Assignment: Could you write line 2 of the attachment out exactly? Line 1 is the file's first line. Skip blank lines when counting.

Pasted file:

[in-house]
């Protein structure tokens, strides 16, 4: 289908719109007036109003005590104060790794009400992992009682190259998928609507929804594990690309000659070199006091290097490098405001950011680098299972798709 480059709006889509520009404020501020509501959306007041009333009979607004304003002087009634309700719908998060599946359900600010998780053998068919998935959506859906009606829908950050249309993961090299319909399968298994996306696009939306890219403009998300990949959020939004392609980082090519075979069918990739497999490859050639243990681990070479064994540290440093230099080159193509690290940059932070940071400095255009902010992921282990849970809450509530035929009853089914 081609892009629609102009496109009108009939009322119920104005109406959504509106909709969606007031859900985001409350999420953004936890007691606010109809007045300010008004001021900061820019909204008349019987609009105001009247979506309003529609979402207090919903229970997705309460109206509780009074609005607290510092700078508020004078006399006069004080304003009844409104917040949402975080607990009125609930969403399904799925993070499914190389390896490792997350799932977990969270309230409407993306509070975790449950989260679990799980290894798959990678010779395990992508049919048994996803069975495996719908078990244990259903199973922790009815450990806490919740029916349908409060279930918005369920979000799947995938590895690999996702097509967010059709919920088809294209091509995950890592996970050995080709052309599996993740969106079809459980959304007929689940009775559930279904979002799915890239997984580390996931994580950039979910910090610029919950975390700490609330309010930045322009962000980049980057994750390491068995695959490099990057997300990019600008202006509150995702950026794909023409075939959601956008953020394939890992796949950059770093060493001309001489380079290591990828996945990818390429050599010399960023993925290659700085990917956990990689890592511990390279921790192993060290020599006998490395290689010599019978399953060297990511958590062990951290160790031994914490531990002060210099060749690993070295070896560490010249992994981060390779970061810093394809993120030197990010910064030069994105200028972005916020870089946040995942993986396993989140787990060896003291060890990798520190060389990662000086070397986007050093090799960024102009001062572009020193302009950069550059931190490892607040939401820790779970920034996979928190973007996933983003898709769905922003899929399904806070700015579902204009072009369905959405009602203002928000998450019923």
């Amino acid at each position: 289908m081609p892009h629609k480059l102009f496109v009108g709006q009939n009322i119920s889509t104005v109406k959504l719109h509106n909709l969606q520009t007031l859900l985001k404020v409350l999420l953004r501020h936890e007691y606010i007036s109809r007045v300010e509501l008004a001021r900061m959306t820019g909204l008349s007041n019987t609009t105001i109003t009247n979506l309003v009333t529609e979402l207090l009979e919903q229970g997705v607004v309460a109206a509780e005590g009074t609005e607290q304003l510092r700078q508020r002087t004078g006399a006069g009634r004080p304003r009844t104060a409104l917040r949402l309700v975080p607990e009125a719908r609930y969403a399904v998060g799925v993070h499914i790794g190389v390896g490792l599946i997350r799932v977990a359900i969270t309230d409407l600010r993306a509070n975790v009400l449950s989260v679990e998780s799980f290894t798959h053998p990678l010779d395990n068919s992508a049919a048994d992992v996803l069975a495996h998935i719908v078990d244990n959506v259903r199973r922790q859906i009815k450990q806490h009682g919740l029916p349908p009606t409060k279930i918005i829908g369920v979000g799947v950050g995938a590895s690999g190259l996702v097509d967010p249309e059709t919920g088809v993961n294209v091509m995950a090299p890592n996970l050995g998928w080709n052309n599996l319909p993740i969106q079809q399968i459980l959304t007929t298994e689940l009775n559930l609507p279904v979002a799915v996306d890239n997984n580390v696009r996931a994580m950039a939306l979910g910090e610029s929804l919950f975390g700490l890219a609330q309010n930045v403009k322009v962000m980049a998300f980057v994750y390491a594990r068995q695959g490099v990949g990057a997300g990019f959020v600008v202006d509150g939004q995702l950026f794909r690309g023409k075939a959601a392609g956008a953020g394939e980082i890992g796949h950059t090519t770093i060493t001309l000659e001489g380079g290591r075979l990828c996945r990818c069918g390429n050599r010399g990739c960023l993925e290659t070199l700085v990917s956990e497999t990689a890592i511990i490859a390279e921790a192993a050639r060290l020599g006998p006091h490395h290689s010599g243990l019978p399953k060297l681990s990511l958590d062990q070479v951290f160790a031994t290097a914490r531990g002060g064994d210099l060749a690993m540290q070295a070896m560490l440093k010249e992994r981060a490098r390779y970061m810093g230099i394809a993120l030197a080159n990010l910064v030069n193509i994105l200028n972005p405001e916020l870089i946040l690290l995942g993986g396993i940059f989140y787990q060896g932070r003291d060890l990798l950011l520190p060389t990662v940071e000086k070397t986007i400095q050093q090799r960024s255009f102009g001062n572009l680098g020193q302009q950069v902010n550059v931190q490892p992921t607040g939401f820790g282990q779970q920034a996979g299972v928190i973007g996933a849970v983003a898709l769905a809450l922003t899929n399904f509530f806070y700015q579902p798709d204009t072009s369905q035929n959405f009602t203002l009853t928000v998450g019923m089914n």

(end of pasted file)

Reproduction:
């Protein structure tokens, strides 16, 4: 289908719109007036109003005590104060790794009400992992009682190259998928609507929804594990690309000659070199006091290097490098405001950011680098299972798709 480059709006889509520009404020501020509501959306007041009333009979607004304003002087009634309700719908998060599946359900600010998780053998068919998935959506859906009606829908950050249309993961090299319909399968298994996306696009939306890219403009998300990949959020939004392609980082090519075979069918990739497999490859050639243990681990070479064994540290440093230099080159193509690290940059932070940071400095255009902010992921282990849970809450509530035929009853089914 081609892009629609102009496109009108009939009322119920104005109406959504509106909709969606007031859900985001409350999420953004936890007691606010109809007045300010008004001021900061820019909204008349019987609009105001009247979506309003529609979402207090919903229970997705309460109206509780009074609005607290510092700078508020004078006399006069004080304003009844409104917040949402975080607990009125609930969403399904799925993070499914190389390896490792997350799932977990969270309230409407993306509070975790449950989260679990799980290894798959990678010779395990992508049919048994996803069975495996719908078990244990259903199973922790009815450990806490919740029916349908409060279930918005369920979000799947995938590895690999996702097509967010059709919920088809294209091509995950890592996970050995080709052309599996993740969106079809459980959304007929689940009775559930279904979002799915890239997984580390996931994580950039979910910090610029919950975390700490609330309010930045322009962000980049980057994750390491068995695959490099990057997300990019600008202006509150995702950026794909023409075939959601956008953020394939890992796949950059770093060493001309001489380079290591990828996945990818390429050599010399960023993925290659700085990917956990990689890592511990390279921790192993060290020599006998490395290689010599019978399953060297990511958590062990951290160790031994914490531990002060210099060749690993070295070896560490010249992994981060390779970061810093394809993120030197990010910064030069994105200028972005916020870089946040995942993986396993989140787990060896003291060890990798520190060389990662000086070397986007050093090799960024102009001062572009020193302009950069550059931190490892607040939401820790779970920034996979928190973007996933983003898709769905922003899929399904806070700015579902204009072009369905959405009602203002928000998450019923």